Over time, more and more layers were added to cars to do more and more advanced things, like correcting lane departure, or eventually making entire decisions to drive from one place to another.

But like all software, these things are built in layers, one on top of the next.

I highly recommend you explore the approach we used for Visual Copilot for your own AI solutions. It's a straightforward but counterintuitive approach.

The most important thing is to not use AI at first.

Explore the problem space using normal programming practices to determine what areas need a specialized model in the first place.

Remember, making “supermodels” is generally not the right approach. We don't want to send tons of Figma data into a model and get finished code out the other side.

That would be an outrageously complex problem to solve with just one model. And when you factor in all the different frameworks we support, and styling options and customizations, it would be unfeasible to retrain this model with all this additional data.

It likely would have become so complex, slow, and expensive that our product might never have even shipped.

Instead, we considered the problem and said, well, how can we solve this without AI? How far can we get before it gets impossible without the types of specialized decision-making AI is best at?

So we broke the problem down and said, okay, we need to convert each of these nodes to things we can represent in code.

We needed to understand, in detail, working with elements such as images, backgrounds, and foregrounds. And most importantly, we needed to intricately understand how to make any input responsive.

After that, we started considering more complex examples and realized there are lots of cases where many, many layers would need to be turned into one image.

We started writing hand-coded logic to say if a set of items is in a vertical stack that should probably be a flex column, and items that are side by side should probably be a flex row.

We got as far as we could creating all these different types of sophisticated algorithms to automatically transform designs to responsive code before we started hitting limits.

In my experience, wherever you think the limit is, it's probably a lot further. But, at a certain point, you'll find some things are just near impossible to do with standard code.

For example, automatically detecting which layers should turn into one image, is something that human perception is really good at understanding, but this isn't necessarily normal imperative code. In our case, we wrote all this in JavaScript.

Lucky for us, training your own object detection model to solve this need with AI is not that hard. For example, products like Google's Vertex AI has a range of common types of models that you can efficiently train yourself — one of which is object detection.

I can choose that with a GUI and then prepare data and just upload it as a file.

For a well-established type of model like this, all it comes down to is creating the data.

Now, where things get interesting is finding creative ways of generating the data you need.

One awesome, massive free resource for generating data is simply the Internet.

One way we explored approaching this was using puppeteer to automate opening websites in a web browser, taking a screenshot of the site, and traversing the HTML to find the img tags.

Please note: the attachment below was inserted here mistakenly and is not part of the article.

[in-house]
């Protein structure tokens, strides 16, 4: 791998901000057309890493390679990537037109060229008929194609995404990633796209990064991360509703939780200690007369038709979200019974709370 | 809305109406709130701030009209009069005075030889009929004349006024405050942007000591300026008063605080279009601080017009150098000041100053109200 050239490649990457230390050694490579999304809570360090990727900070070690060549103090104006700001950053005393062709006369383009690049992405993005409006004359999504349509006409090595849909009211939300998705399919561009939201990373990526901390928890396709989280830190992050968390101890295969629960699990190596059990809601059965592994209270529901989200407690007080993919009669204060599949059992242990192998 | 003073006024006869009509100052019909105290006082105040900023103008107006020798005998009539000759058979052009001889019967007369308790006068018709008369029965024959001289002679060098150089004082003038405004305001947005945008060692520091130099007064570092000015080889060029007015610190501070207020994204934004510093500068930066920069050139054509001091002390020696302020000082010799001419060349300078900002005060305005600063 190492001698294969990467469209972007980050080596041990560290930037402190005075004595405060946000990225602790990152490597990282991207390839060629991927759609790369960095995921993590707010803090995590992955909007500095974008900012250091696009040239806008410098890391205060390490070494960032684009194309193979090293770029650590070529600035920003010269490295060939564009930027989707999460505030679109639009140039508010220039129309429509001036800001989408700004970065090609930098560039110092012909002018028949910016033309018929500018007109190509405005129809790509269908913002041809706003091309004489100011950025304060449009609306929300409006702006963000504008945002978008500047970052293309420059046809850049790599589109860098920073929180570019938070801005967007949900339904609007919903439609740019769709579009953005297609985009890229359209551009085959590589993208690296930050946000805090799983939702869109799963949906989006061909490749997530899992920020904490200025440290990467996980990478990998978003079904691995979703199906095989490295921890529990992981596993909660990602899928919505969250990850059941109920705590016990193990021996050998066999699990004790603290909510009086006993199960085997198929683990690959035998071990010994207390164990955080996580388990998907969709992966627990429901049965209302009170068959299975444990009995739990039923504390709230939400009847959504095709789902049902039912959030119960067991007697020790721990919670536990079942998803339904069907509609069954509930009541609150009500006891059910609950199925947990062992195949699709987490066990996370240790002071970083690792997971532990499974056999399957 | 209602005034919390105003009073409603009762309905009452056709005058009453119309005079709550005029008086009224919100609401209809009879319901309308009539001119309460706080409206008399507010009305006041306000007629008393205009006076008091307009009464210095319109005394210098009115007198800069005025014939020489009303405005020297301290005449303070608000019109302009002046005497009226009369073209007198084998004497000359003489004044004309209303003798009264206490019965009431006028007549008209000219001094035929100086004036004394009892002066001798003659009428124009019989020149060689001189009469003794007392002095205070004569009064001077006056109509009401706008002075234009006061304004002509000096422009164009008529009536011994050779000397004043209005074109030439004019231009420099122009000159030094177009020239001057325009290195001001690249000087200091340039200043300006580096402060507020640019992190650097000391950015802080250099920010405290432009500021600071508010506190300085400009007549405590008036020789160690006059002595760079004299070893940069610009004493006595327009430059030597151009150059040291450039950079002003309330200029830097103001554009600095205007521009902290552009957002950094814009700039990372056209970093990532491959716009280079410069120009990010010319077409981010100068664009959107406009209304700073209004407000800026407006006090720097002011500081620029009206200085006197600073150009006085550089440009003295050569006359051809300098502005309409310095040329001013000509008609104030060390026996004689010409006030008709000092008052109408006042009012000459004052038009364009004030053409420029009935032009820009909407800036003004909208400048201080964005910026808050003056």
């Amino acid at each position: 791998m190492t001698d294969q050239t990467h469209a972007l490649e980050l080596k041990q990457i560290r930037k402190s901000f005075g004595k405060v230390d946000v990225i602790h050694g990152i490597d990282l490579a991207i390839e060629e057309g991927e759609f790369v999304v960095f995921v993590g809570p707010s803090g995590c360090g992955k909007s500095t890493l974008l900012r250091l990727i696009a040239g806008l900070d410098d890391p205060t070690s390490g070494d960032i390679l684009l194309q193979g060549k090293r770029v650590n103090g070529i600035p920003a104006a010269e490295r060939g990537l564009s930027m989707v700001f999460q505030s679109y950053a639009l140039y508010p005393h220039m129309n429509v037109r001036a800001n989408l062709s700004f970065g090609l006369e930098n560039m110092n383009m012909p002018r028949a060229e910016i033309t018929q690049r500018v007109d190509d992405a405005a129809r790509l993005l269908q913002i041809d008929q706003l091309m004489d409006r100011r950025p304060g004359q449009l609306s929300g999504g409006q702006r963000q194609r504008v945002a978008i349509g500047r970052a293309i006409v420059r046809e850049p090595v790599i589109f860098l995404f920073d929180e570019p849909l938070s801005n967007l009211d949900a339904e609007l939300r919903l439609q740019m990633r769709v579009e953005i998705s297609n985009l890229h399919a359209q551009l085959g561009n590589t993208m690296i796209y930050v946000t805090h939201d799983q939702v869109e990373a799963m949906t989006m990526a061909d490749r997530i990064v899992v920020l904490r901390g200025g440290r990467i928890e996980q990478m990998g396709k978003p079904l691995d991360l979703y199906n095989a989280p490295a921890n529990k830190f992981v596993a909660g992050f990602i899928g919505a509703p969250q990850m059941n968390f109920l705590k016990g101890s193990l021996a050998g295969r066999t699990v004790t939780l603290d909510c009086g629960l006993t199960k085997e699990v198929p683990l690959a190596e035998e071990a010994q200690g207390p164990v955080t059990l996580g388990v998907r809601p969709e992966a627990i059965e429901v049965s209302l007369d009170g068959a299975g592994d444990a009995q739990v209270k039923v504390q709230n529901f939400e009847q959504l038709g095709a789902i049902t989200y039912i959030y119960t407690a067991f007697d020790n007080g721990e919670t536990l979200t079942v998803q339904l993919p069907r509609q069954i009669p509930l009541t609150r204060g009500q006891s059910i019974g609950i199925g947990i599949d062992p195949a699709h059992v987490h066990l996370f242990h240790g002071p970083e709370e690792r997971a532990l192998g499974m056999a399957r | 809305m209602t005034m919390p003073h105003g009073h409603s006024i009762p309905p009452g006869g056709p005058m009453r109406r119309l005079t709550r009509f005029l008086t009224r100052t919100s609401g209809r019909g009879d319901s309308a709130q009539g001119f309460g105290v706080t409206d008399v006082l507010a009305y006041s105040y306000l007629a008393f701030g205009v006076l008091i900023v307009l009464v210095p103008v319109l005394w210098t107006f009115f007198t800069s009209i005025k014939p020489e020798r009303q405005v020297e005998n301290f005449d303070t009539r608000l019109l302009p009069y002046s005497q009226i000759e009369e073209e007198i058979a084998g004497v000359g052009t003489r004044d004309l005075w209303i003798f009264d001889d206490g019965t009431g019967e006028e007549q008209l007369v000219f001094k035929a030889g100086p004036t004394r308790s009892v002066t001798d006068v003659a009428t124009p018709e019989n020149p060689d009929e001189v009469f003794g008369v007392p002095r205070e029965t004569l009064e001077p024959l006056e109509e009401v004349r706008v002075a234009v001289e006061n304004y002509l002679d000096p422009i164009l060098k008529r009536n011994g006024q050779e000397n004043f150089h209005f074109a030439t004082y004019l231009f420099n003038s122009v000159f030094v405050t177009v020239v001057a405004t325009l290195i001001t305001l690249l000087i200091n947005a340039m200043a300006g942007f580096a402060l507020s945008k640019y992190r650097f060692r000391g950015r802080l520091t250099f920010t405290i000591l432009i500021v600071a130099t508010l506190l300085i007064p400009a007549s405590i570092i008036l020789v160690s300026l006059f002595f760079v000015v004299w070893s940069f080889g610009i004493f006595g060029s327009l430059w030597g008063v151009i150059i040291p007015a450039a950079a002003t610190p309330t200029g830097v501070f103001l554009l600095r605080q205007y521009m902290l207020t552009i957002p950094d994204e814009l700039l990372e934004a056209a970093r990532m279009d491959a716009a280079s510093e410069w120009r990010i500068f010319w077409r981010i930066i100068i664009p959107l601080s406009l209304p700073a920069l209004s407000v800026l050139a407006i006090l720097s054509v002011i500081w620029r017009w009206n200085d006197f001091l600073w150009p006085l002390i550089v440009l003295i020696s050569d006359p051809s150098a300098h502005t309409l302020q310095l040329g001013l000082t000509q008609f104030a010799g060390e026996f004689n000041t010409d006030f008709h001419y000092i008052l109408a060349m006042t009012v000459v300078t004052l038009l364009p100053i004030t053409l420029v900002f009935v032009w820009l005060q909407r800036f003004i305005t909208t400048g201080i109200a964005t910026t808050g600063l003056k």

We then used the location of the images as the output data and the screenshot of the webpage as the input data. And now we have exactly what we need — a source image and coordinates of where all the sub-images are to train this AI model. website screenshot with drawings overlaying where each of the images are

Using these techniques where we fill in the unknowns with specialized AI models and combine them is how we're able to produce end results like this: I can just select my design, click Generate code, wait only about one second, and launch into

Then in Builder, we get a completely responsive website with high-quality code that you can customize completely. It supports a wide variety of frameworks and options, and it's all super fast because all of our models are specially built just for this purpose.

We offer this at an exceptionally low cost, providing a generous free tier, and it's tremendously valuable for our customers, helping them save lots of time.

The best part is that this is only the beginning.

One of the best parts of this approach is that we completely own the models so we can constantly improve them. We aren't just wrapping somebody else's model.

If you're fully dependent only on someone else's model, like OpenAI, there's no guarantee it's going to get smarter, faster, or cheaper for your use case in any guaranteed timeline. And your ability to control that with prompt engineering and fine-tuning is severely limited.

But since we own our own model, we're making significant improvements every day.

When new designs come in that don't import well — which still happens as it's in beta — we rely on user feedback to improve at a rapid cadence, shipping improvements every single day.

With this approach, we never have to worry about a lack of control. For instance, when we started talking to some large and privacy-focused companies as potential early beta customers, one of the most common pieces of feedback was that they were not able to use OpenAI or any products using OpenAI.

Their privacy requirements prioritize making sure their data never goes into systems that they don't allow.

In our case, because we control the entire technology, we can hold our models to an extremely high privacy bar. Thank goodness, because we would’ve lost out on some serious business had we been dependent on other companies (like many others are).

And for the LLM step, we can either turn it off (because it's purely nice to have) or companies can plug in their own LLM. Those LLMs might be an entirely in-house built model, a fork of llama2, their own enterprise instance of OpenAI, or something else entirely.

So, if you want to build AI products, I highly recommend taking a similar approach as Builder.

As strange as it sounds, avoid using AI for as long as possible in your project. Then, when you start finding particular problems that standard coding doesn't solve well — but well-established AI models can — start generating your own data and training your own models with a wide variety of tools you can find off-the-shelf.

Connect your model(s) to your code only where they're needed.

And I want to emphasize this: use AI for as little as possible. At the end of the day, “normal” code is the fastest, most reliable, most deterministic, most easy to debug, easy to fix, easy to manage, and easy to test code you will ever have.

But the magic will come from the small but critical areas you use AI models for.

Can’t wait to see the awesome things you build.